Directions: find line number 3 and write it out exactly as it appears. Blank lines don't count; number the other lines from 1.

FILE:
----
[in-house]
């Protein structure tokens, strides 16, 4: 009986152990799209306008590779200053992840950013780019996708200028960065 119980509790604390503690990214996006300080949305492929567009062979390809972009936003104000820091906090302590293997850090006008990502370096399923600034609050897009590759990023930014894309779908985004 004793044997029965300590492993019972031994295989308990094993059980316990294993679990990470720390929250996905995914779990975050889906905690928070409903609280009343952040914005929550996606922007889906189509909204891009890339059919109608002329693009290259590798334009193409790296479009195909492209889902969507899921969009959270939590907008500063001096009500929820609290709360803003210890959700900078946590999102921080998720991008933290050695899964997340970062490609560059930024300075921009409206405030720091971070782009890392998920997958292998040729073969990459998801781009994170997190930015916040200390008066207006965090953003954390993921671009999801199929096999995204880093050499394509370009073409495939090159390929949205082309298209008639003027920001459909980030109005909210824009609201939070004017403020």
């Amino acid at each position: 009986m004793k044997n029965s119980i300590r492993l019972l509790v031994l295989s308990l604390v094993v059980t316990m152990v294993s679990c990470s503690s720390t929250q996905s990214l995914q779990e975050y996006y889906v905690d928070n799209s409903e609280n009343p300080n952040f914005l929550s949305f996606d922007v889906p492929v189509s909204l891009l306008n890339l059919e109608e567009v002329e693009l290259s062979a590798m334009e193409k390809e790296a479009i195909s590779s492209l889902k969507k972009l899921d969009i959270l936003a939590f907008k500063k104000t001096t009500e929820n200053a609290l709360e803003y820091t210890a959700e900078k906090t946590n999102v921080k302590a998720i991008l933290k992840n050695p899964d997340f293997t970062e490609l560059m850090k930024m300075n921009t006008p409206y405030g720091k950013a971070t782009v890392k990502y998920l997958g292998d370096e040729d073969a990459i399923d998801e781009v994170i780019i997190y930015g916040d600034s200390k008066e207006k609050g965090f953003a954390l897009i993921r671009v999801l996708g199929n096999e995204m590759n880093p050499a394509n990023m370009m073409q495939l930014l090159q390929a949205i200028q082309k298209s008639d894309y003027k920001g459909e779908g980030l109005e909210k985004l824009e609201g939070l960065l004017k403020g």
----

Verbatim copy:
């Amino acid at each position: 009986m004793k044997n029965s119980i300590r492993l019972l509790v031994l295989s308990l604390v094993v059980t316990m152990v294993s679990c990470s503690s720390t929250q996905s990214l995914q779990e975050y996006y889906v905690d928070n799209s409903e609280n009343p300080n952040f914005l929550s949305f996606d922007v889906p492929v189509s909204l891009l306008n890339l059919e109608e567009v002329e693009l290259s062979a590798m334009e193409k390809e790296a479009i195909s590779s492209l889902k969507k972009l899921d969009i959270l936003a939590f907008k500063k104000t001096t009500e929820n200053a609290l709360e803003y820091t210890a959700e900078k906090t946590n999102v921080k302590a998720i991008l933290k992840n050695p899964d997340f293997t970062e490609l560059m850090k930024m300075n921009t006008p409206y405030g720091k950013a971070t782009v890392k990502y998920l997958g292998d370096e040729d073969a990459i399923d998801e781009v994170i780019i997190y930015g916040d600034s200390k008066e207006k609050g965090f953003a954390l897009i993921r671009v999801l996708g199929n096999e995204m590759n880093p050499a394509n990023m370009m073409q495939l930014l090159q390929a949205i200028q082309k298209s008639d894309y003027k920001g459909e779908g980030l109005e909210k985004l824009e609201g939070l960065l004017k403020g």